Pre-Written Text Messages
The formative research activities were instrumental in developing specific text messages that were deemed culturally appropriate for this target population. The text messages were developed within the theoretical framework of Social Support Theory, Health Belief Model and Social Cognitive Theory. According to Social Support Theory, social support encompasses instrumental, emotional, and informational assistance provided by members of one’s social network [32
]. Health Belief Model asserts that individuals’ beliefs regarding threats to their health and their beliefs that specific health behaviors can reduce these threats predict their likelihood of engaging in protective health behaviors [34
]. Social Cognitive Theory posits interactive causal relationships among personal determinants, behavior and environmental influences [36
]. Effective HIV prevention interventions applying this theory increases individuals’ knowledge and awareness of their health risks, guides them in developing self-regulation skills, offers practice and feedback opportunities, and engages social support resources to maintain prevention behavior.
Focus group and pre-test participants were especially helpful in pointing out specific nuances in the messages that would make them “speak” to the population, keep participants engaged in a text-messaging dialogue, and provide health education, risk reduction and/or social support. At the conclusion of the focus groups and intervention pre-test, 400 pre-written text messages were developed and categorized accordingly: Welcome = 14 messages; Social Support/Informational Support = 70 messages; Social Support/Emotional Support = 42 messages; Social Support/Instrumental Support = 18 messages; Health Belief Model/Health Threat = 50 messages; Health Belief Model/Health Behaviors to Reduce Threat = 65 messages; Social Cognitive Theory/Awareness of Health Risks = 52 messages; Social Cognitive Theory/Self-regulation Skills = 44 messages; Social Cognitive Theory/Self-efficacy = 28 messages; Post Intervention Follow-up = 17 messages (see Table for sample messages).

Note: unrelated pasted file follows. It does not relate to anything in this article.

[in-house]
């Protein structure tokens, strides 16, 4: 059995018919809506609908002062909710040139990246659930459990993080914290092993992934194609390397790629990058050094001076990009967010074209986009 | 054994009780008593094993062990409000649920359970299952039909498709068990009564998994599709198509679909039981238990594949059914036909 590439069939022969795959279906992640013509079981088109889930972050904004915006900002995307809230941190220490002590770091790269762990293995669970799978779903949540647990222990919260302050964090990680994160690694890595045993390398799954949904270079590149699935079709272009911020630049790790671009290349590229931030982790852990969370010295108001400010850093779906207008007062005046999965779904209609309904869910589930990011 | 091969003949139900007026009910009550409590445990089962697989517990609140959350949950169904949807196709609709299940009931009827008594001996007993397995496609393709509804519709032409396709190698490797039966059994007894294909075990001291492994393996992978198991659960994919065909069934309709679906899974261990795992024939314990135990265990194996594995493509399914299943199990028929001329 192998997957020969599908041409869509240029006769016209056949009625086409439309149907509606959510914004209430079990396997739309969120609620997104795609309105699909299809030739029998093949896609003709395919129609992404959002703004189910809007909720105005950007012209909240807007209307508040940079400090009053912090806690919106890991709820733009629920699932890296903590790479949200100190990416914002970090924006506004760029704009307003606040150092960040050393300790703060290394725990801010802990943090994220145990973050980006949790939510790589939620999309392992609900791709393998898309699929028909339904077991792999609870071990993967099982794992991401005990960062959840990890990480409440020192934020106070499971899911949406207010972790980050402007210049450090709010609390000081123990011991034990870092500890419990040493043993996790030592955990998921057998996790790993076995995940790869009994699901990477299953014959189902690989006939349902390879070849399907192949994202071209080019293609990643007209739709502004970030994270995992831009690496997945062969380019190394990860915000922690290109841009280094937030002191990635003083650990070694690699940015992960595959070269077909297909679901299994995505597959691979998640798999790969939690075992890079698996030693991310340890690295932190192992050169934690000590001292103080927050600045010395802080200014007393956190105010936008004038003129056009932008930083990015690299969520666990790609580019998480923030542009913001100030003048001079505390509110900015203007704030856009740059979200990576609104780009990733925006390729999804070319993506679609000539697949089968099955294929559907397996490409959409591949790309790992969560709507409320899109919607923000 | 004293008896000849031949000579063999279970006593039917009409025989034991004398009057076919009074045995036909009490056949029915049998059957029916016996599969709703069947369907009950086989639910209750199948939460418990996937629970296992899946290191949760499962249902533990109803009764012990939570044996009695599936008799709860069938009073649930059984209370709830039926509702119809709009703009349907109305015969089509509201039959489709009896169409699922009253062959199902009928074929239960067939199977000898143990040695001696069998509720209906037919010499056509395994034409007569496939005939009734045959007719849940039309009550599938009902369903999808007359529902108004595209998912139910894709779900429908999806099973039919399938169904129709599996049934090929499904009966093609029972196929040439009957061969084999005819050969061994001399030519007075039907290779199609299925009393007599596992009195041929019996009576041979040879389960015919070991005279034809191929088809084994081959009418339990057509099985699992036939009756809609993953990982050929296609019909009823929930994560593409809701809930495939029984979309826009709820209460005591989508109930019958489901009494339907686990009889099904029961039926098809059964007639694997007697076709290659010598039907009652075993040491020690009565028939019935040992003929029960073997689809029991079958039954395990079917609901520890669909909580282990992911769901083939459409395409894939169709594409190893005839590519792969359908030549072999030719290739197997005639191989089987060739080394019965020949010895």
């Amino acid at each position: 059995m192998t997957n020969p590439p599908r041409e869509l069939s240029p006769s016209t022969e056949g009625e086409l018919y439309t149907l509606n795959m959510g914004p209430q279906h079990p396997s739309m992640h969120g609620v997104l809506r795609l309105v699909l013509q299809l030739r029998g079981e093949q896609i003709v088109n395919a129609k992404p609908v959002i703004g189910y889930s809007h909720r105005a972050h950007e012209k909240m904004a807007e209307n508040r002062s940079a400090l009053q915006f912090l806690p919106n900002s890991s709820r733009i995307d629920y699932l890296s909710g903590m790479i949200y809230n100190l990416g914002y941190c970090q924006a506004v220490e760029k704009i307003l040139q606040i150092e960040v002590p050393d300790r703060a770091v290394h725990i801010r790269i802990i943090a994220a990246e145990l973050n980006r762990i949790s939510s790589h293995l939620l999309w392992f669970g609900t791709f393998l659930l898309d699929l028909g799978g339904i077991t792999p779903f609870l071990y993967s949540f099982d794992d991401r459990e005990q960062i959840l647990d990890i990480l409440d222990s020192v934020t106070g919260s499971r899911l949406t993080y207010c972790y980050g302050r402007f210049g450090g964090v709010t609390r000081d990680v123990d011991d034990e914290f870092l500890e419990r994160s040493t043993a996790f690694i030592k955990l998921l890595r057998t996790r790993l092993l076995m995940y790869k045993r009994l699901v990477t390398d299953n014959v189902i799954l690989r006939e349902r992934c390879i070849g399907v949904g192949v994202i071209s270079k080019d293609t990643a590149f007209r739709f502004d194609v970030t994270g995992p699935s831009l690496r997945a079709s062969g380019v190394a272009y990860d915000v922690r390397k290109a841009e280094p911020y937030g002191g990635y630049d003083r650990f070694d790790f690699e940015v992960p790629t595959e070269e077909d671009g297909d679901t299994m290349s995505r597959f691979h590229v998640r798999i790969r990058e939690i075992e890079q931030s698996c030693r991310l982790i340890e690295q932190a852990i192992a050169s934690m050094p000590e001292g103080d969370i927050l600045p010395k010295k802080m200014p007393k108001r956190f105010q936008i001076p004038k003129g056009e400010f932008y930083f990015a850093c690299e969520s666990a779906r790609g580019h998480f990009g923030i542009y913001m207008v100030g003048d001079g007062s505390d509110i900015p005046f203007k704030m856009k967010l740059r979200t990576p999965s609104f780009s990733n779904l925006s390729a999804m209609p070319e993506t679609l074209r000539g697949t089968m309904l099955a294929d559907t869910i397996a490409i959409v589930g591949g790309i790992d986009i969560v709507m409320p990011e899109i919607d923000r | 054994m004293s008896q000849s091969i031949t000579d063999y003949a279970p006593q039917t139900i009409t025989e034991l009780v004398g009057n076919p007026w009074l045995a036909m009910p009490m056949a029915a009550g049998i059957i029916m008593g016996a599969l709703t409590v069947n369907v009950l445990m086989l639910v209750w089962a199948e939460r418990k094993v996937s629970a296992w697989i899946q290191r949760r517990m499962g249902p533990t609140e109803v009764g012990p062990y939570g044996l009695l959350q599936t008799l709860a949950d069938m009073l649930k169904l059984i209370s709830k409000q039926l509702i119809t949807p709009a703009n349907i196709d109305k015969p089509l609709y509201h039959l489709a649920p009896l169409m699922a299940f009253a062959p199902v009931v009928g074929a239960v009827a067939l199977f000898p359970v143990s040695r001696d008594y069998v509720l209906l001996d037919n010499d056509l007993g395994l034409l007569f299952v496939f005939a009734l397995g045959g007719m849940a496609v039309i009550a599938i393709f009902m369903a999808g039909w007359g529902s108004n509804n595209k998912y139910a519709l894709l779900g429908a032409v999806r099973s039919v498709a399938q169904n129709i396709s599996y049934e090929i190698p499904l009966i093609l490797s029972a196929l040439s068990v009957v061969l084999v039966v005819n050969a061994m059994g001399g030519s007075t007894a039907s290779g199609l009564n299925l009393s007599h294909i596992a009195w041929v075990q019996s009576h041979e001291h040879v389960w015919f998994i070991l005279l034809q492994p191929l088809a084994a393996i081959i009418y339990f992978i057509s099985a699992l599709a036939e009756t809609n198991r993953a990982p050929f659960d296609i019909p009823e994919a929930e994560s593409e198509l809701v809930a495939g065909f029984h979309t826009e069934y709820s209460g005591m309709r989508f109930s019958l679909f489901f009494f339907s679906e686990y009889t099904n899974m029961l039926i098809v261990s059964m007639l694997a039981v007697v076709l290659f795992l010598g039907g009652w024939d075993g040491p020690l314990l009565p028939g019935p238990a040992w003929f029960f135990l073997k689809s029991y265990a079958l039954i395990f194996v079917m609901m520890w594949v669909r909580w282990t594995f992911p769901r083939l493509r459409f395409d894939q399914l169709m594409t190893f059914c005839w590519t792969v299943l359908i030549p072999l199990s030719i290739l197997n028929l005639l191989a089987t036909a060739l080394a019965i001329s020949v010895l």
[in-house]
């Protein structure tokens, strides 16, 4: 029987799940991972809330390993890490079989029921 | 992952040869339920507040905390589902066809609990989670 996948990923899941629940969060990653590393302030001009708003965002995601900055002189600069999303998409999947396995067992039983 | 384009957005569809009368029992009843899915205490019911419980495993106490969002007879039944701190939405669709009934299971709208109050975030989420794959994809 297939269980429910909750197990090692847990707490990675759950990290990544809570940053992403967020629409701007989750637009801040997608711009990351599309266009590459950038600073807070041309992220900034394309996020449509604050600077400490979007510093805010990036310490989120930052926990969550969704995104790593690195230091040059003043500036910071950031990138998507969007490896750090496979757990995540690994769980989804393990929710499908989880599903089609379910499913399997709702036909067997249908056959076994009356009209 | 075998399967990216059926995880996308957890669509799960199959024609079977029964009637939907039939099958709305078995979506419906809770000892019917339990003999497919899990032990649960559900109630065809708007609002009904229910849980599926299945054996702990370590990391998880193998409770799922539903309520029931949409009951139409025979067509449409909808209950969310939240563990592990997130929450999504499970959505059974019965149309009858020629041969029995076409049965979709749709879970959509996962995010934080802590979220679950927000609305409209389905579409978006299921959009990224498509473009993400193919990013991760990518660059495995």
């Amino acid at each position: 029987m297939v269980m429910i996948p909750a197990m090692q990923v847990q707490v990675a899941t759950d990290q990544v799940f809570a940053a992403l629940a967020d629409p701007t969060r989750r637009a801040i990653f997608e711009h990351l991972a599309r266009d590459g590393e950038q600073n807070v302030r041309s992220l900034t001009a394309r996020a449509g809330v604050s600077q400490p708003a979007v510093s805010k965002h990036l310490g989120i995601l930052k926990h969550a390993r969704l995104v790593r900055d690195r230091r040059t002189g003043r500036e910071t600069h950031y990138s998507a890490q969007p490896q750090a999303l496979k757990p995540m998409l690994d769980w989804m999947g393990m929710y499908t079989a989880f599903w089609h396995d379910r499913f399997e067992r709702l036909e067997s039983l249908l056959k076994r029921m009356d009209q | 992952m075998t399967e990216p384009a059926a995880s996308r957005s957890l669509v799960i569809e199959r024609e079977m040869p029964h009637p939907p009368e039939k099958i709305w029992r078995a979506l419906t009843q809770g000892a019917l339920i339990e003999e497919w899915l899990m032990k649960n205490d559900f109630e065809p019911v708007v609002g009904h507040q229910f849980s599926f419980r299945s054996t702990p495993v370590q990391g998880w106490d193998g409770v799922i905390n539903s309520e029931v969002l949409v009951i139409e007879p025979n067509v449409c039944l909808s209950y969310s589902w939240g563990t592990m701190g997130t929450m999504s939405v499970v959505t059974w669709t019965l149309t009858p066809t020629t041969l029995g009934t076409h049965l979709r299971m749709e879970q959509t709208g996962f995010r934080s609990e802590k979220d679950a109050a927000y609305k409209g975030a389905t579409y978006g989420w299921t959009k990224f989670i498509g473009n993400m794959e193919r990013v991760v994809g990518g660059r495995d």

Sample of Pre-written Text Message by Behavioral Change Theory
Although some pre-written messages could reflect more than one behavioral change theory, messages were categorized under the dominant theory. For example, in the message, “Get tested 2nite on the Blvd. We’re here 4 U” both Informational Support (Get tested 2nite on the Blvd.) and Emotional Support (We’re here 4 U) are provided. However, in this instance, the main objective is to convey information regarding a testing site and, therefore, the message is categorized under Informational Support. Constructing messages within the guidelines of behavioral chance theory enabled the intervention to be guided by evidence-based concepts and, when the full IT intervention is completed, will provide valuable outcome findings on the acceptability of the different theoretically based messages. These messages were categorized by participant profile/behavioral characteristics (e.g., HIV positive, injector) and inputted into an Excel document before the intervention so the research staff could easily cut and paste an appropriate message into instant messaging text boxes on a computer for instant delivery to the text-messaging device.
The research staff were trained on how to identify and deliver the appropriate pre-written messages as well as how to respond and provide social support and health education messages for any related requests for information received from a participant (e.g., hepatitis information, where to receive free dental care, the location of a food line or soup kitchen). Research staff were instructed to memorize the pre-written texts so these messages could be seamlessly incorporated into text conversations.
To measure and assess behavioral change among the participants, the pre-written text messages were categorized according to key constructs in behavioral change theory (i.e., social support theory, health belief model, social cognitive theory) to provide education, social support, and referrals for healthier, prosocial changes regarding methamphetamine- and sexual-risk behaviors. In addition, text messages were coded by prospective participants’ profiles such as HIV status and risk activities (e.g., online hook-up or patron of commercial sex venues; receptive, insertive or versatile sexual partner) to facilitate appropriate messaging. Therefore, the IT intervention assesses certain factors of behavioral change such as perceived benefits of engaging in protective health behaviors, and is specifically designed to address barriers to practicing such behaviors, and enhancing self-efficacy. Finally, a complete message log was developed, which will tally the number and type of messages used in the intervention to facilitate a comprehensive content analysis of the text conversations in the data analysis phase of this project.1
During the formative stage of the study, the text-messaging devices changed three times. Given that cellular telephones and cellular phone plans vary tremendously it was determined that in order to ensure uniformity in text-messaging capabilities and messaging service and to ensure that each phone was password protected, each participant would receive a study-provided device, which he could keep after his participation was completed.